Rev. Mark Harris, senior minister at Charlotte's First Baptist Church and a leader of last year's successful Amendment One anti-gay-marriage campaign, is telling his supporters today that he's running for the GOP nomination for the U.S. Senate. According to the Charlotte Observer, Harris, who is also president of the Baptist State Convention, will make an official announcement of his candidacy on October 2. Harris will run against N.C. House Speaker Thom Tillis and Dr. Greg Brannon, with the winner facing U.S. Sen. Kay Hagan in November 2014.
Harris was famously photographed cupping his hand to his mouth and whooping it up at an election night victory party for the Amendment One campaign. At the time I wrote, "The image of a supposed religious leader joyfully rah-rahing that the state now blatantly denies equal rights to an entire segment of the population was, well, I hardly know where to start - shocking, embarrassing, ludicrous, nauseating. Take your pick, they all apply." And they still apply.
Harris, by most accounts, is a relatively affable guy, albeit full of himself, but the idea of the leader of the state's Baptists representing North Carolina in Washington makes me pretty nervous, not to say horrified.
Knowing that he was a force behind the marriage discrimination amendment, of course, makes his candidacy even more unpalatable to progressive North Carolinians. Harris is no doubt counting on the kind, religious folks who showed up in droves to stick it to the queers at the ballot box in 2012 - a result that showed the Protestant right's talent for getting its supporters to the polls. It's hard to beat a well-oiled religious prejudice machine.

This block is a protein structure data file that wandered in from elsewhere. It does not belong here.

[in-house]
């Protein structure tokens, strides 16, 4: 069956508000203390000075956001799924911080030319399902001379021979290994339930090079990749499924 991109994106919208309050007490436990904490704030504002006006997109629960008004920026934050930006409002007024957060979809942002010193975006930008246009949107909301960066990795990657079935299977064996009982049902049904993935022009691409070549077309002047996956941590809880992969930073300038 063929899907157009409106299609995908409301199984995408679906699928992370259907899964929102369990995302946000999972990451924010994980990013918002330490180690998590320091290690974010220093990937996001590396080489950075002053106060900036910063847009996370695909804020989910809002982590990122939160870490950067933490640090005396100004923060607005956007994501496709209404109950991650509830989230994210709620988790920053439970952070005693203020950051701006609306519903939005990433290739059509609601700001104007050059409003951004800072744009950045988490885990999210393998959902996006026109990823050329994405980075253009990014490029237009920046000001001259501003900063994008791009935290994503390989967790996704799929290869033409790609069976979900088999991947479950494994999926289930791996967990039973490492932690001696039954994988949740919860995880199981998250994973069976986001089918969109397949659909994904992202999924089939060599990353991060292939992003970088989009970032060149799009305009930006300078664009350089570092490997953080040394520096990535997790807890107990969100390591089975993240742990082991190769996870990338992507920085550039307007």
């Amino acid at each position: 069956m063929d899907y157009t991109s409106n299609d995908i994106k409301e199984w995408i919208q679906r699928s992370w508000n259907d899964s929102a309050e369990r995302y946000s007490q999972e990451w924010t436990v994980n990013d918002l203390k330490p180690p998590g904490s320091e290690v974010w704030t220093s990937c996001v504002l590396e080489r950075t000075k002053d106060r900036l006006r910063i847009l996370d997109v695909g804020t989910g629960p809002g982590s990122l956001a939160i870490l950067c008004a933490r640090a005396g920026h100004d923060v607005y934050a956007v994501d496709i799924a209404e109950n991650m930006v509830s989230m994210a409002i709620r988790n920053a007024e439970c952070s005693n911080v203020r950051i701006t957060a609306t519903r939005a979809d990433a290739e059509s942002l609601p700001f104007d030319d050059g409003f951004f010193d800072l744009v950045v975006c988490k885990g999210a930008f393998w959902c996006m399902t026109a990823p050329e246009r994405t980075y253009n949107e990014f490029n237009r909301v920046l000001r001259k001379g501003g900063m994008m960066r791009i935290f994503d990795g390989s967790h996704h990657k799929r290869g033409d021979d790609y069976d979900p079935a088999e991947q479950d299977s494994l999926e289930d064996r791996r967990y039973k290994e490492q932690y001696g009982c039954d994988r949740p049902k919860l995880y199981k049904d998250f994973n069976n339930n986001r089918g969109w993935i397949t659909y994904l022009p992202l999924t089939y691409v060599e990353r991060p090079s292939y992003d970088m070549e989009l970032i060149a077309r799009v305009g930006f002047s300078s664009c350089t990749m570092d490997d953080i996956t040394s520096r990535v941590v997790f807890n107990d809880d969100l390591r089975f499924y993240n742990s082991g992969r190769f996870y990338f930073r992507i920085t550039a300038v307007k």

In view of the current far-right General Assembly's plummeting poll numbers, however - a drop that came after North Carolinians got a look at the kinds of laws the GOP's wingnuts rammed through the legislature - Harris should expect plenty of pushback if he wins the nomination. Voters should not forget that Harris aligned himself with one of the most openly bigoted, irrational and repugnant political campaigns in the state's history, which is really saying something in Jesse Helms' old stomping grounds. The Amendment One campaign spectacle, in which people who claim allegiance to Biblical wisdom nearly wet themselves over the chance to smack around a minority group they hate for no good reason, is something Harris needs to be reminded of, and asked about, if he ends up running against Hagan. Harris' role in leading such a hateful ballot initiative - and what it foreshadows for North Carolina in case he joins the U.S. Senate - should be topic No. 1 for members of the press that will cover his efforts between now and the election.
Brilliant show as usual. Can't wait till they return to Charlotte.
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